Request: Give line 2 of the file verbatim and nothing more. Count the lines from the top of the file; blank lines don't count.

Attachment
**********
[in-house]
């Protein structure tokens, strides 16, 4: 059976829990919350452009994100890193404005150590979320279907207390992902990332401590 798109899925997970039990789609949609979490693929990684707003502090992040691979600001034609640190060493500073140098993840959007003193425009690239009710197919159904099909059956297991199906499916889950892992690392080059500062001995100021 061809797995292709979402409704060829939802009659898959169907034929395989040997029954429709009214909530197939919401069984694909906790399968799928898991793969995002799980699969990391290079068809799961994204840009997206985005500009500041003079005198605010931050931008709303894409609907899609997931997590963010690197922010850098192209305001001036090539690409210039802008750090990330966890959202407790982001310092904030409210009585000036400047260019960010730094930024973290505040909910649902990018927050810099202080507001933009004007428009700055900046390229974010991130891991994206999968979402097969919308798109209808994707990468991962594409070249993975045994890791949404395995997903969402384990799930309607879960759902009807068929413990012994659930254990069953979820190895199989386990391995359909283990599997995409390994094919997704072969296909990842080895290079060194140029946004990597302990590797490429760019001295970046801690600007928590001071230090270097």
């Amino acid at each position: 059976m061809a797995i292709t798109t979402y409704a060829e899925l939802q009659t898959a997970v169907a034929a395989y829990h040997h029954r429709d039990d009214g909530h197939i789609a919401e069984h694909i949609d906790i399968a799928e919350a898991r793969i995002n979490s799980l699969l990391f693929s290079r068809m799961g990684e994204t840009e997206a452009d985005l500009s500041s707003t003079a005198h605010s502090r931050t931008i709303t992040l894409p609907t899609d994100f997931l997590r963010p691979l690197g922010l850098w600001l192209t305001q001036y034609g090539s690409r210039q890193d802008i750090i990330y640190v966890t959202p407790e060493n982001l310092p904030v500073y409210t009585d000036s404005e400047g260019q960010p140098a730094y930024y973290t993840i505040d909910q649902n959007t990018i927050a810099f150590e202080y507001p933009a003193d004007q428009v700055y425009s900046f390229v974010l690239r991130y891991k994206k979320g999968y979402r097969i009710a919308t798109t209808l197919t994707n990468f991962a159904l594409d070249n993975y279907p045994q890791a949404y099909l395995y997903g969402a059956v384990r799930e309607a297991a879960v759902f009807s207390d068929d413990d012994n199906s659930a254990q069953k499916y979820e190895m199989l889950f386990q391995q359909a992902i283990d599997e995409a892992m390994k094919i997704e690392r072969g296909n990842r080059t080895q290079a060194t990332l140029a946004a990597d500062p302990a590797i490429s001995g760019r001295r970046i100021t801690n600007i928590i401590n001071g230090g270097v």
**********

């Protein structure tokens, strides 16, 4: 059976829990919350452009994100890193404005150590979320279907207390992902990332401590 798109899925997970039990789609949609979490693929990684707003502090992040691979600001034609640190060493500073140098993840959007003193425009690239009710197919159904099909059956297991199906499916889950892992690392080059500062001995100021 061809797995292709979402409704060829939802009659898959169907034929395989040997029954429709009214909530197939919401069984694909906790399968799928898991793969995002799980699969990391290079068809799961994204840009997206985005500009500041003079005198605010931050931008709303894409609907899609997931997590963010690197922010850098192209305001001036090539690409210039802008750090990330966890959202407790982001310092904030409210009585000036400047260019960010730094930024973290505040909910649902990018927050810099202080507001933009004007428009700055900046390229974010991130891991994206999968979402097969919308798109209808994707990468991962594409070249993975045994890791949404395995997903969402384990799930309607879960759902009807068929413990012994659930254990069953979820190895199989386990391995359909283990599997995409390994094919997704072969296909990842080895290079060194140029946004990597302990590797490429760019001295970046801690600007928590001071230090270097």